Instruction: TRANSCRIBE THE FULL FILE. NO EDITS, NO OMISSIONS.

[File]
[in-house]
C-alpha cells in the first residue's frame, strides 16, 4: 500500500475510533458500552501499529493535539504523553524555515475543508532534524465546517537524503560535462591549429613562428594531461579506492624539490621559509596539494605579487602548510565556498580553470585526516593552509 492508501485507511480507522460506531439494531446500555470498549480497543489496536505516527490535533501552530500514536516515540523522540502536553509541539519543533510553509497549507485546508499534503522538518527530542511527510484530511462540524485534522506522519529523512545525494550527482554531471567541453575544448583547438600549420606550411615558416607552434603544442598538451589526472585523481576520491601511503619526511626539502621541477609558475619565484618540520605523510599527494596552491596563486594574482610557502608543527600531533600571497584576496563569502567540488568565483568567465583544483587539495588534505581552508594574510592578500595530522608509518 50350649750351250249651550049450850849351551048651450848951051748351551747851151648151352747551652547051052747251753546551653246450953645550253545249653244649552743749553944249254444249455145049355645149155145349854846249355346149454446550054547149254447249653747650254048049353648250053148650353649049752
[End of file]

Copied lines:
[in-house]
C-alpha cells in the first residue's frame, strides 16, 4: 500500500475510533458500552501499529493535539504523553524555515475543508532534524465546517537524503560535462591549429613562428594531461579506492624539490621559509596539494605579487602548510565556498580553470585526516593552509 492508501485507511480507522460506531439494531446500555470498549480497543489496536505516527490535533501552530500514536516515540523522540502536553509541539519543533510553509497549507485546508499534503522538518527530542511527510484530511462540524485534522506522519529523512545525494550527482554531471567541453575544448583547438600549420606550411615558416607552434603544442598538451589526472585523481576520491601511503619526511626539502621541477609558475619565484618540520605523510599527494596552491596563486594574482610557502608543527600531533600571497584576496563569502567540488568565483568567465583544483587539495588534505581552508594574510592578500595530522608509518 50350649750351250249651550049450850849351551048651450848951051748351551747851151648151352747551652547051052747251753546551653246450953645550253545249653244649552743749553944249254444249455145049355645149155145349854846249355346149454446550054547149254447249653747650254048049353648250053148650353649049752